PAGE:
Controlling LED’s Using IR Remote and Arduino



Controlling LED’s Using IR Remote:  I have already posted an article how to use IR transmitter and IR receiver with Arduino. I recommend you to read getting started tutorial on Arduino if you are new to Arduino programing In this tutorial, we will learn about IR communication and also how to interface the IR remote with Arduino using IR Receiver. How to control LED’s with IR remote. IR receiver is interfaced with Arduino to receive IR commands from IR remote. Arduino will receive these commands and take action accordingly. If you are new to Arduino, Check this complete list of Arduino tutorials.



IR Communication

IR or infra-red is a common communication, and easily to use wireless communication. The light of IR is visible like similar light, have a low frequency but slightly longer wavelength. The IR LED detects and works at 980 nm (nanometer), that’s considered near to infra-red.

IR Signal



The IR signal is looking infra-red that’s flashing turn ON and OFF 38,500 time per second that means IR light is undetectable to the human eye.

Important Concepts

The IR detector sends low pulses that can be measured to determine what information the IR remote is sending, it’s an example of using PWM for communication.

  • Carrier signal

The IR remote use a 38,500 remote signal to transmit the pulse durations.

IR interfacing with Arduino

IR Receiver

IR Receiver has three terminals

  1. +5V VCC
  2. GND
  3. OUT (Digital Output)

This is a multipurpose infrared sensor, like color detection (between basic contrasting colors), fire detection, line sensing, etc and also as an encoder sensor. The sensor provides a digital output. An on board LED is used to indicate the presence of an object. This digital output can be directly connected to an Arduino to read the sensor OUTPUT.

Features

  • Input Voltage: 5V DC
  • Comes with an easy to use digital output
  • Can be used for wireless communication and sensing IR remote signals

Hardware Required for Controlling LED’s Using IR Remote

  • Arduino Uno Board
  • IR Receiver TSO1838
  • IR Remote
  • Resistance
  • 3 LED’s

Circuit Diagram of Controlling LED’s Using IR RemoteControlling LED's using IR remote and Arduino

Arduino interfacing with IR sensor is very simple like interfacing of Switch with the Arduino.The Red, Green and Blue Led is connected with digital pins of Arduino 13,9 and 10 respectively. And IR receiver pin 1 Signal pin connected with pin  11 pin 2 is ground and pin 3 to +5V. Check this tutorial on LED blinking using Arduino for more information.

Coding of Controlling LED’s Using IR Remote

#include<IRremote.h>    // Header file for IR remote

int receiver = 11;  Signal Pin of IR receiver to Arduino Digital Pin 11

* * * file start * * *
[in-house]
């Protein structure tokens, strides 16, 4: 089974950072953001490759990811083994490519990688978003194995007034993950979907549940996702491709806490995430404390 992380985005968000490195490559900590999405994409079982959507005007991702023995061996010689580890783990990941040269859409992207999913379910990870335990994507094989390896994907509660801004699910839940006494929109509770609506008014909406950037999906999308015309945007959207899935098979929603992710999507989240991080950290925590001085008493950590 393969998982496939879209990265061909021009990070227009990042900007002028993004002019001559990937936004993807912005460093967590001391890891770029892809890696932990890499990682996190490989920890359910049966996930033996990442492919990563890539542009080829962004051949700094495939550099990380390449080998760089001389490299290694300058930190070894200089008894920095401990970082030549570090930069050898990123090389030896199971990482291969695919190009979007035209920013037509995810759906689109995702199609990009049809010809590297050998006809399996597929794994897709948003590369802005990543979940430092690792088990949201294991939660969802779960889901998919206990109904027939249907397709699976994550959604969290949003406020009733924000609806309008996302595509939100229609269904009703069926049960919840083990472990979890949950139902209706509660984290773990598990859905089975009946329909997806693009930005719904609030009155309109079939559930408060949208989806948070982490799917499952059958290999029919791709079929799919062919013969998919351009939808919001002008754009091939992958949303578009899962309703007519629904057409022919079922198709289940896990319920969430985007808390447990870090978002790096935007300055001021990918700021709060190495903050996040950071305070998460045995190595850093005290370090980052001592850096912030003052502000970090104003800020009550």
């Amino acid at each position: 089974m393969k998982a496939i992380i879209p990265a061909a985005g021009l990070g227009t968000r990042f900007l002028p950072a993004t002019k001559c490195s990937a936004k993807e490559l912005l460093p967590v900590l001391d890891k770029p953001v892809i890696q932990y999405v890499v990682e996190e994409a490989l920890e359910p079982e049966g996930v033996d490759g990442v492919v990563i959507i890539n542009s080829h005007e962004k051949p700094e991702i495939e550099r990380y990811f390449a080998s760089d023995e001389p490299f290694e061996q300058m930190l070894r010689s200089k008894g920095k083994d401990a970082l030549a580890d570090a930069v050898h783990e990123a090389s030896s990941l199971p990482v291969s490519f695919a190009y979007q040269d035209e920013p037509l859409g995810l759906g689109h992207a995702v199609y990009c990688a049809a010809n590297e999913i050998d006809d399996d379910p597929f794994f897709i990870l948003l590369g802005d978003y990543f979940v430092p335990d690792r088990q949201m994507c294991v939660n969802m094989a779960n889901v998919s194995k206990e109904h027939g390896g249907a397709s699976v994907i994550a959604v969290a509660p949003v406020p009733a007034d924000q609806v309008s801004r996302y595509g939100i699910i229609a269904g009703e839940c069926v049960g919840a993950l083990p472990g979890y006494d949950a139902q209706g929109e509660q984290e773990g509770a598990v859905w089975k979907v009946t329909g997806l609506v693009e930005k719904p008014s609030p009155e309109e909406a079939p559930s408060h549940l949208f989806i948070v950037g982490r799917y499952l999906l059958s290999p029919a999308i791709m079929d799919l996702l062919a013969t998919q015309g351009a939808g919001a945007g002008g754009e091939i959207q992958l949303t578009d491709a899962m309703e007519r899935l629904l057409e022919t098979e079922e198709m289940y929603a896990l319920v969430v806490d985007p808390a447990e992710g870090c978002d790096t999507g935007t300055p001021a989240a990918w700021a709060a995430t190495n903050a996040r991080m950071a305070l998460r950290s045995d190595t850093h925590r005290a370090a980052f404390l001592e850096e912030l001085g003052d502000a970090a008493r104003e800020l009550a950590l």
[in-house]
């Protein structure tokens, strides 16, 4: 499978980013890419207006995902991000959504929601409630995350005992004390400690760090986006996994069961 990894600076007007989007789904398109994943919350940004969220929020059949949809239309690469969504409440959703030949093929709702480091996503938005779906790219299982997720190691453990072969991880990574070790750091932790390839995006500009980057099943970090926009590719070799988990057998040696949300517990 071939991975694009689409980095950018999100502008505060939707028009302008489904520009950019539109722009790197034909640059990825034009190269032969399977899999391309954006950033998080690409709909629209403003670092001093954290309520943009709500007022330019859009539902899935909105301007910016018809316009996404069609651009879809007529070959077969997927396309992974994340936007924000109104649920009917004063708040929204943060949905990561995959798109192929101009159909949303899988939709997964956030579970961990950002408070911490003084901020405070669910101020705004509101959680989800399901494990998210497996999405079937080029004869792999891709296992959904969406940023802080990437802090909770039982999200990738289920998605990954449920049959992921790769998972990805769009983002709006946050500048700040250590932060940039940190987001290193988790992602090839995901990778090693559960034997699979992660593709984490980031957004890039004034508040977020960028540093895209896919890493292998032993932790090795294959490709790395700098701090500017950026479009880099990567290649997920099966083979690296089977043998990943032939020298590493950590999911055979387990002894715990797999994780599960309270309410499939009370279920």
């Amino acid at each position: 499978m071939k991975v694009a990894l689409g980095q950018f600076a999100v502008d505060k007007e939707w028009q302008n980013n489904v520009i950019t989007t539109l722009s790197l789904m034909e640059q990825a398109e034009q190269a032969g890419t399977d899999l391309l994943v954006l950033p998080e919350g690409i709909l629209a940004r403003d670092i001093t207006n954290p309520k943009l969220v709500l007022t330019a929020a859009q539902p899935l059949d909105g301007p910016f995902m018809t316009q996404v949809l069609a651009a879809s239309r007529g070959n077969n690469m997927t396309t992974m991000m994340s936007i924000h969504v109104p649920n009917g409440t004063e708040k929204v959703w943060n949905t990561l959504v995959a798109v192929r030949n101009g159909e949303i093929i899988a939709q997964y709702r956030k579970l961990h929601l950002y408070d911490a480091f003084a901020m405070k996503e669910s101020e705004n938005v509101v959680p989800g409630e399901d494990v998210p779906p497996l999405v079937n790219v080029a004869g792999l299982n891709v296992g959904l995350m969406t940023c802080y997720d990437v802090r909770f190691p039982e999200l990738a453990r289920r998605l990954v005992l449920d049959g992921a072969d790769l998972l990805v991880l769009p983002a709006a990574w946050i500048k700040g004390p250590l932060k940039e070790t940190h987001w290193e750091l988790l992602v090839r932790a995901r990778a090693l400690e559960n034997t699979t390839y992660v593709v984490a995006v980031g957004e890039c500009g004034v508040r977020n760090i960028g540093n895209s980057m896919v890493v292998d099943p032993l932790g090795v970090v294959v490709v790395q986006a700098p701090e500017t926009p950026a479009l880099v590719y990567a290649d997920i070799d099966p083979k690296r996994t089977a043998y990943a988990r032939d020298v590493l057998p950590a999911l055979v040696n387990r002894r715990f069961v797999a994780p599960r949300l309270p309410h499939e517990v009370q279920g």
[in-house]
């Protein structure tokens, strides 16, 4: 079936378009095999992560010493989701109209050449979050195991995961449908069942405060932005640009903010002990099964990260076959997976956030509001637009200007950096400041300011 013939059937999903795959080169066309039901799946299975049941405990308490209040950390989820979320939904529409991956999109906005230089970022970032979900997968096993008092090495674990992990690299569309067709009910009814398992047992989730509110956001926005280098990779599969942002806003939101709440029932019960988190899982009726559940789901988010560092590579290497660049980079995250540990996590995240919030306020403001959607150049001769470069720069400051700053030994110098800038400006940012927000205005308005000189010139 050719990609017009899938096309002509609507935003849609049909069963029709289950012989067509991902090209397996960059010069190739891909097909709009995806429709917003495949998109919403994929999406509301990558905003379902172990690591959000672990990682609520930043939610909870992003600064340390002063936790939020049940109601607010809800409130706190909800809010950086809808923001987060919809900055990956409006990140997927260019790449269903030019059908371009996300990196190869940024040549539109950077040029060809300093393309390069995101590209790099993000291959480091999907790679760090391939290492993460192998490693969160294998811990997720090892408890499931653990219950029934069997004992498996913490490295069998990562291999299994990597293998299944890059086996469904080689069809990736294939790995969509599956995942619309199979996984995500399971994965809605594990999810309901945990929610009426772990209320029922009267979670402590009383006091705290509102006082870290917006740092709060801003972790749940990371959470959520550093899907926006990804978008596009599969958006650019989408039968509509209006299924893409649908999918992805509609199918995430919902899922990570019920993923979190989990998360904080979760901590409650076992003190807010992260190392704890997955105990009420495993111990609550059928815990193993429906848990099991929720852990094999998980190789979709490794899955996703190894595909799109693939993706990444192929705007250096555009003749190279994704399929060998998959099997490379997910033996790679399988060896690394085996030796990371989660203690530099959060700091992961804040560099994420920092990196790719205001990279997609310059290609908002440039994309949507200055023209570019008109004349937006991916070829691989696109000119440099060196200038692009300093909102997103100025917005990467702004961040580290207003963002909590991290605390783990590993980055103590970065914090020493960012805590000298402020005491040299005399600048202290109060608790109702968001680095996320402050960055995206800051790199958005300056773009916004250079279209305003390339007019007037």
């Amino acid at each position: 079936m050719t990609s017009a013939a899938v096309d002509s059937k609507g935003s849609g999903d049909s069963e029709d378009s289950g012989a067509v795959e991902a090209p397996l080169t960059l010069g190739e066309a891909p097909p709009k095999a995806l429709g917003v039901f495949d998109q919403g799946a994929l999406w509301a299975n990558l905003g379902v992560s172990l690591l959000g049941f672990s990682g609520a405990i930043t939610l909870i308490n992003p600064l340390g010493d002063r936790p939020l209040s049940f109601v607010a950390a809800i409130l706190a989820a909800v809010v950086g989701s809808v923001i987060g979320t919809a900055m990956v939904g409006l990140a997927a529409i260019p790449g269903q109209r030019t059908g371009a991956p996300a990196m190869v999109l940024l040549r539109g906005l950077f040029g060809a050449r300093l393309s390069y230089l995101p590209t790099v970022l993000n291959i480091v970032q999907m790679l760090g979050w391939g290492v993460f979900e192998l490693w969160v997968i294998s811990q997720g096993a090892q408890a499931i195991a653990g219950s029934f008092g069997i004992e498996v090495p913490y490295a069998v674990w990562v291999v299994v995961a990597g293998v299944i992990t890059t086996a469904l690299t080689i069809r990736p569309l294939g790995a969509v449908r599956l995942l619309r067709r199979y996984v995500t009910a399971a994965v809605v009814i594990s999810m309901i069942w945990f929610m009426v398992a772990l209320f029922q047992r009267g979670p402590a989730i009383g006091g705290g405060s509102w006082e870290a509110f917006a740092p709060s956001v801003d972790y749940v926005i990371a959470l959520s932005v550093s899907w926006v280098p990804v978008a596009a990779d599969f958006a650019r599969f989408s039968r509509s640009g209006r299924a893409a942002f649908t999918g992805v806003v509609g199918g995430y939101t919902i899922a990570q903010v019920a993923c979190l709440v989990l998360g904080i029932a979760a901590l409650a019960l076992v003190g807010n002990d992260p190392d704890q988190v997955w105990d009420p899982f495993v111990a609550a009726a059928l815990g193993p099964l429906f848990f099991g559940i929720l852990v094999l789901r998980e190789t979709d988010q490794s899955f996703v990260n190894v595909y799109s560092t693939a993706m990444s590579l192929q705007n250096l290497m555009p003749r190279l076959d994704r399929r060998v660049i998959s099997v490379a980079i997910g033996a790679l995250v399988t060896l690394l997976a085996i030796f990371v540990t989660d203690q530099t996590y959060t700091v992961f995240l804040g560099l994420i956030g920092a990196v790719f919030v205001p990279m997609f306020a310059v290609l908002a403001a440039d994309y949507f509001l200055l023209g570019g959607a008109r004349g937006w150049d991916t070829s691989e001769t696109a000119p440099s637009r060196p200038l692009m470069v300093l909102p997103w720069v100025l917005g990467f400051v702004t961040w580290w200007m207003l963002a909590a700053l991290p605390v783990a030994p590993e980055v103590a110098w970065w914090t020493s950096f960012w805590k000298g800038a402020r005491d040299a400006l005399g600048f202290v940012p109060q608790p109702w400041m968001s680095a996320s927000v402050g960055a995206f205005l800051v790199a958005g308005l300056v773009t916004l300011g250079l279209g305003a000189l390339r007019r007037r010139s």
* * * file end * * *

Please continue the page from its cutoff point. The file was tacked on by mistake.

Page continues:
int Redled= 13;   // initialize the Red Led on Digital Pin 13 of Arduino

int Greenled=9;   // initialize Green Led on Digital Pin 9 of Arduino

int Blueled=10;   // initialize Blue Led on Digital Pin 10 of Arduino

IRrecv irrecv(receiver);      // create exemplar of 'irrecv'

decode_results results;       // create exemplar of 'decode_results'

void setup()                 // Setup code which runs once time

{

  pinMode(Redled,OUTPUT);    // Define the pin of arduino for OUTPUT

  pinMode(Greenled,OUTPUT); // Define the pin of arduino for OUTPUT

  pinMode(Blueled,OUTPUT);   // Define the pin of arduino for OUTPUT

  Serial.begin(9600);                            // To Start Serial communication

  Serial.println("IR Receiver Button Decode");

  irrecv.enableIRIn();         // Start the receiver

}

void loop()                              //( LOOP: RUNS CONSTANTLY )

{

  if (irrecv.decode(&results)) // have we received an IR signal?

  {

    translateIR();

    irrecv.resume(); // receive the next value

  } 

}

void translateIR() // takes action based on IR code received

// describing Remote IR codes

{

  switch(results.value)

  {

// Define the IR Remote

  case 0xFFA25D: Serial.println(" POWER");break;

  case 0xFF629D: Serial.println(" STOP");break;

  case 0xFFE21D: Serial.println(" MUTE");break;

  case 0xFF22DD: Serial.println(" MODE");break;

  case 0xFF02FD: Serial.println(" REVERSE");break;

  case 0xFFC23D: Serial.println(" EQ");break;

  case 0xFFE01F: Serial.println(" PREVIOUS");break;

  case 0xFFA857: Serial.println(" NEXT");break;

  case 0xFF906F: Serial.println(" FORWARD");break;

  case 0xFF6897: Serial.println(" INCREASE");break;  

  case 0xFF9867: Serial.println(" DECREASE");break;

  case 0xFFB04F: Serial.println(" 0");   

  digitalWrite(Redled,LOW);

  digitalWrite(Greenled,LOW);

  digitalWrite(Blueled,LOW);

  break;

  case 0xFF30CF: Serial.println(" 1");   

  digitalWrite(Redled,HIGH);break;

  case 0xFF18E7: Serial.println(" 2");   

  digitalWrite(Greenled,HIGH);break;

  case 0xFF7A85: Serial.println(" 3");   

  digitalWrite(Blueled,HIGH);break;

  case 0xFF10EF: Serial.println(" 4");    break;

  case 0xFF38C7: Serial.println(" 5");    break;

  case 0xFF5AA5: Serial.println(" 6");    break;

  case 0xFF42BD: Serial.println(" 7");    break;

  case 0xFF4AB5: Serial.println(" 8");    break;

  case 0xFF52AD: Serial.println(" 9");    break;

  case 0xFFFFFFFF: Serial.println(" REPEAT");break; 

  default:

    Serial.println(" other button   ");

  }// End Case

  delay(500); // Do not get immediate repeat}

Video results



Add Comment

Subscribe to our blog to get updates in your email

Enter your email address to subscribe to this blog and receive notifications of new posts by email.

Join 1,395 other subscribers